Early Onset Alcoholism
Alcohol dependence, or alcoholism, can begin very early, even as early as 12 or 13 years old. Most teens
obtain alcohol first from their parents, so if you have alcoholic beverages, including beer, in the home,
keep them locked away. If your teen begins to drink, talk about it, and be clear that you do not approve of
this and that you expect different behavior. Keep track of where your teen is, and with whom.
FIVE WARNING SIGNS
- 1. Heavy drinking and alcoholism are more likely to occur when a parent has a similar problem. A family
history of alcohol dependence increases risk of alcohol dependence four-fold.
- 2. Other early risk factors include serious childhood behavior problems requiring treatment, such as
attention deficit hyperactivity disorder (ADHD), depression or anxiety, and health problems such as
asthma. Talk about this with your teens and let them know how important it is not to drink. Let them
know you will help if they need assistance.
- 3. Often, early onset alcoholism results in serious problems such as emergency room visits, injuries,
fights or declining school performance. These serious problems may occur very early, even the first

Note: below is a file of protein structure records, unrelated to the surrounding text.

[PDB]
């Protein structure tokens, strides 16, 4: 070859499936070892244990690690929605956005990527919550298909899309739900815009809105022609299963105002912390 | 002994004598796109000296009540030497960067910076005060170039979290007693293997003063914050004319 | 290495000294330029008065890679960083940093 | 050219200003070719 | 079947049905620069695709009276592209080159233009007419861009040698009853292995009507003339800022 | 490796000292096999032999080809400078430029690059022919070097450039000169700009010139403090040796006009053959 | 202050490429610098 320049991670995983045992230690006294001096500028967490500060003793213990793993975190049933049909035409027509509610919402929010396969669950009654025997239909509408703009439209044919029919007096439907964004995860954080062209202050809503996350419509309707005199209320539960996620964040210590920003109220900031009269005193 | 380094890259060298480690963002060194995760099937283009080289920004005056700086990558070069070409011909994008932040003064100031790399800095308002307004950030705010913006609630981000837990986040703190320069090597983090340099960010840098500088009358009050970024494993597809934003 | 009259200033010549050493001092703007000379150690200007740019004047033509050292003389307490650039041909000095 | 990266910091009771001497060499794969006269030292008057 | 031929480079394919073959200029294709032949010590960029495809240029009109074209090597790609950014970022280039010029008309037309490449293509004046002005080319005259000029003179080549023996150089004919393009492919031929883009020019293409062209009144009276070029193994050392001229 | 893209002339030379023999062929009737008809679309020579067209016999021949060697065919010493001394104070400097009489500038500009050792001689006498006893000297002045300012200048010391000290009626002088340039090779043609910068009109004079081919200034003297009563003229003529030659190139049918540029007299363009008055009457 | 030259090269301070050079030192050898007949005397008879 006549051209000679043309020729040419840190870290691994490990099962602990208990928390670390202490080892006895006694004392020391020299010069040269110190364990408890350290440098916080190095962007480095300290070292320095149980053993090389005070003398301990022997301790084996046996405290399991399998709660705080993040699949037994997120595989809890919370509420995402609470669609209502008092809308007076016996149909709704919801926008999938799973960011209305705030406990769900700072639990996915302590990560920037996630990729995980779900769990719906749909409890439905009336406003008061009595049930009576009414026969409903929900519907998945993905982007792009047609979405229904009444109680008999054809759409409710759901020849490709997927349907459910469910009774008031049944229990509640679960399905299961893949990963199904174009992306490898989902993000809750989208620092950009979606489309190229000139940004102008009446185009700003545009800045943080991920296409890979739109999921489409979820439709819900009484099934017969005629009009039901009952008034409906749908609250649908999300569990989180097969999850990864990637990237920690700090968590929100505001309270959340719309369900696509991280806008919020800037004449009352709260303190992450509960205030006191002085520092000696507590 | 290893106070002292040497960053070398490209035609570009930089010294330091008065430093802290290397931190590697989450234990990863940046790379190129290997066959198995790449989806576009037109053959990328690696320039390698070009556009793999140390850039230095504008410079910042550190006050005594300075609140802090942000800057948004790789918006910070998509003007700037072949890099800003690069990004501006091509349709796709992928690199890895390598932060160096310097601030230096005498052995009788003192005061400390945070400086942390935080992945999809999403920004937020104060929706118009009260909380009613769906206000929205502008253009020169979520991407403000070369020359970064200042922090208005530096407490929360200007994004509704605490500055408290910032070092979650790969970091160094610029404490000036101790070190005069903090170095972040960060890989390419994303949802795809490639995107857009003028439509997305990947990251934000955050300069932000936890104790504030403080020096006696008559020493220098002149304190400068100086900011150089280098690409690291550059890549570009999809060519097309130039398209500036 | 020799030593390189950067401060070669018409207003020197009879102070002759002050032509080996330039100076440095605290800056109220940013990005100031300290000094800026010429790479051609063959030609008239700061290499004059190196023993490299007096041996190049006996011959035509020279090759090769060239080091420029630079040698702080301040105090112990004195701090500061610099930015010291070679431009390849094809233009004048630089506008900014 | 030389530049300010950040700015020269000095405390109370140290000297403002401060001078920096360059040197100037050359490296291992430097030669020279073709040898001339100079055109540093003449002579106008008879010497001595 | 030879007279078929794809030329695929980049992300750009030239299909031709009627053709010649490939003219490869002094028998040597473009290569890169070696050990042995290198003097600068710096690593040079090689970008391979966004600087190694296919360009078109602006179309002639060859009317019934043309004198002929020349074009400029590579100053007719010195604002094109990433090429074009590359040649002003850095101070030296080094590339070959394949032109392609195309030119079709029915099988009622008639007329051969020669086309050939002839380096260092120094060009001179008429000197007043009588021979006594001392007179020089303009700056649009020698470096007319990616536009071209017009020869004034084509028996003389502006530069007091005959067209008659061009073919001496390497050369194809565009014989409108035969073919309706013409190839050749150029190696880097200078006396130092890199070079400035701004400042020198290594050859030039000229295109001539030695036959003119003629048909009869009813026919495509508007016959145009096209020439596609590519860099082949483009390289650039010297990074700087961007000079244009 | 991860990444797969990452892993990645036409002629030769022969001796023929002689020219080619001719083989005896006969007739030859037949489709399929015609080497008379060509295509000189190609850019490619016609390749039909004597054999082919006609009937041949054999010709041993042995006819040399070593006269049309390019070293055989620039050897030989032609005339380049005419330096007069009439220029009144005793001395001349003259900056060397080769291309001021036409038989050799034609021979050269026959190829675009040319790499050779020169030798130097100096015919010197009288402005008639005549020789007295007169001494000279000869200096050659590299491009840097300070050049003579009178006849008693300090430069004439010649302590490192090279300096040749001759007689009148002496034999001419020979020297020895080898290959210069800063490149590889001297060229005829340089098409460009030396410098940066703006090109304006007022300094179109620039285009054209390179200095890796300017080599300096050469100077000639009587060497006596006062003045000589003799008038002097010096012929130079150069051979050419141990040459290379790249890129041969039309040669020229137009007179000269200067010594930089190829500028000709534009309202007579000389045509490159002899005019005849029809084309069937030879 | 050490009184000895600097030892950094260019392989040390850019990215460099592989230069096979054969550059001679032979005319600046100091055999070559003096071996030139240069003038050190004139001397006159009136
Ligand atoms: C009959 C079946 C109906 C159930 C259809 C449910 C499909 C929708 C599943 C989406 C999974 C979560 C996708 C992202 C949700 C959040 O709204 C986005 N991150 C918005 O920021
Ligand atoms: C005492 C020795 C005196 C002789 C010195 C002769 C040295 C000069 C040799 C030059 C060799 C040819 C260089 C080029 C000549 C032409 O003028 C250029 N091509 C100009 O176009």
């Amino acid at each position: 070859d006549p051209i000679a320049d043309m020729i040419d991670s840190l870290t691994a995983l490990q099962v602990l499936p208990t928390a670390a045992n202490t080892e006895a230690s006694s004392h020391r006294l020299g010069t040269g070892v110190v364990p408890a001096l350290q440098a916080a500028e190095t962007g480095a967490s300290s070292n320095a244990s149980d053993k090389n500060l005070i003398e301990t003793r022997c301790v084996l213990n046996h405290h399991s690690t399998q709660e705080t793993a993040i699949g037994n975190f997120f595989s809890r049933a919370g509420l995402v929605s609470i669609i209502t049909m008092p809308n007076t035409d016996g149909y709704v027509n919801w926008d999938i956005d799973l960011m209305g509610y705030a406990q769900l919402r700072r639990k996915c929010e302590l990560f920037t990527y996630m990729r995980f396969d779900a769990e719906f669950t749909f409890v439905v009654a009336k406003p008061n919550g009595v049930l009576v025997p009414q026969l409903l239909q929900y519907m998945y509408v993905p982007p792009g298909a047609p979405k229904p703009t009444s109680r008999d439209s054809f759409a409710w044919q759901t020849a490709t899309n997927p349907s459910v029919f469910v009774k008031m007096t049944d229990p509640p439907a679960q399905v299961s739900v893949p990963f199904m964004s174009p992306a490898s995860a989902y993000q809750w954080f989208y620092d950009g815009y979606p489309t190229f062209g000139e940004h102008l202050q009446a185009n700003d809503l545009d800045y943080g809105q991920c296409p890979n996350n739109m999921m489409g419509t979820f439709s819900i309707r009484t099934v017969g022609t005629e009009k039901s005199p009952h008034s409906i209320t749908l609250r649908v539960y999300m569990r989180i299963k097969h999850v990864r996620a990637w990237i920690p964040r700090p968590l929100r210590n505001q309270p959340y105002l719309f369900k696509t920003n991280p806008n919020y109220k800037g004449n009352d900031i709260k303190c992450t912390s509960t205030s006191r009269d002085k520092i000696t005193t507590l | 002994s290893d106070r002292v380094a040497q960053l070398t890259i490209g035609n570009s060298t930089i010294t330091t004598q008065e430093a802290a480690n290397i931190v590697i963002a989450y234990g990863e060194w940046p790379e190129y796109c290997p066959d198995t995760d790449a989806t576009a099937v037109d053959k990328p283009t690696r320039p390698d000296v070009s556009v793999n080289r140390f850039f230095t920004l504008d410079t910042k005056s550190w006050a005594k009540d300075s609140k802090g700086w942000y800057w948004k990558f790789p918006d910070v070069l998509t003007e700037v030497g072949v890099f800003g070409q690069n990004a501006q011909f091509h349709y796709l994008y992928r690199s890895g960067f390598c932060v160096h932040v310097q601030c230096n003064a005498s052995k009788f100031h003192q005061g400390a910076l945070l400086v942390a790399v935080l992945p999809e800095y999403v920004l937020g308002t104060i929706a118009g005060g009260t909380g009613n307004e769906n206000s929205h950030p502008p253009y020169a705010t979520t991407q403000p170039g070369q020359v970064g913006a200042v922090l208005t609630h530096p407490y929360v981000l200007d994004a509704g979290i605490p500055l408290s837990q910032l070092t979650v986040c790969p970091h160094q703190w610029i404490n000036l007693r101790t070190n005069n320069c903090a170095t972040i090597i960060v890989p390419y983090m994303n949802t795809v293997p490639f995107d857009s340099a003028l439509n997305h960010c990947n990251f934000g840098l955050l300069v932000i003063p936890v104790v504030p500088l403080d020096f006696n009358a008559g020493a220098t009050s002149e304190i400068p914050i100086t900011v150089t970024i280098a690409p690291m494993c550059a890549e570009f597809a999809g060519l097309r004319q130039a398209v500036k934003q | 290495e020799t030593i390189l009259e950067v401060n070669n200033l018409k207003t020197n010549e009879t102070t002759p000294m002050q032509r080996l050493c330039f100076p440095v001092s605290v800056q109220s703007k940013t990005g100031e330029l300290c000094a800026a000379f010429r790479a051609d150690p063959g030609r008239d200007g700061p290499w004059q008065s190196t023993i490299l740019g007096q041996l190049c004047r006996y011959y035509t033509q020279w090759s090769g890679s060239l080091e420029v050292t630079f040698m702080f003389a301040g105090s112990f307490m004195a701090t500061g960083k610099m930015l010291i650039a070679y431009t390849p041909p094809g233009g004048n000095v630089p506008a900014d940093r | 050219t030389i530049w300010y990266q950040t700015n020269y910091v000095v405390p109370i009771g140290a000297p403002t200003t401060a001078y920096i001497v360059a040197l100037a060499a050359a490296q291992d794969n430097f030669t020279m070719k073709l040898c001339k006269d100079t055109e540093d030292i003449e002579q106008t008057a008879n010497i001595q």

time teens drink on their own. If these occur, obtain an evaluation from a professional.
- 4. If drinking problems develop early, be sure that any treatment includes a thorough evaluation of other
possible disorders such as ADHD, depression or anxiety. Treatment of coexisting disorders helps
with recovery from alcoholism. Also, teens that drink heavily often use other drugs, especially
marijuana. Be sure to have this evaluated as well.
- 5. If an older child begins drinking a lot, younger siblings are more likely to do so as well. Be especially
vigilant as your younger children grow.
FIVE THINGS TO ASK
- 1. If you're a teen: Ask whether your doctor thinks you have a drinking problem. If you're a parent:
Express your concern about your teen's drinking, and explain clearly the basis for that concern.
- 2. Ask whether your doctor can help (or will refer you to someone who can).
- 3. If you have other concerns about your child (depression, anxiety, trouble sleeping, difficulty with
attention or concentration, health problems), be sure to mention these and ask your doctor to help.
- 4. If you are worried about your child using other substances (such as marijuana or prescription drugs),
let your doctor know. A urine drug screen might be helpful.
- 5. Be sure to mention if there is a family history of alcoholism or depression. This may affect what kind
of treatment your doctor recommends.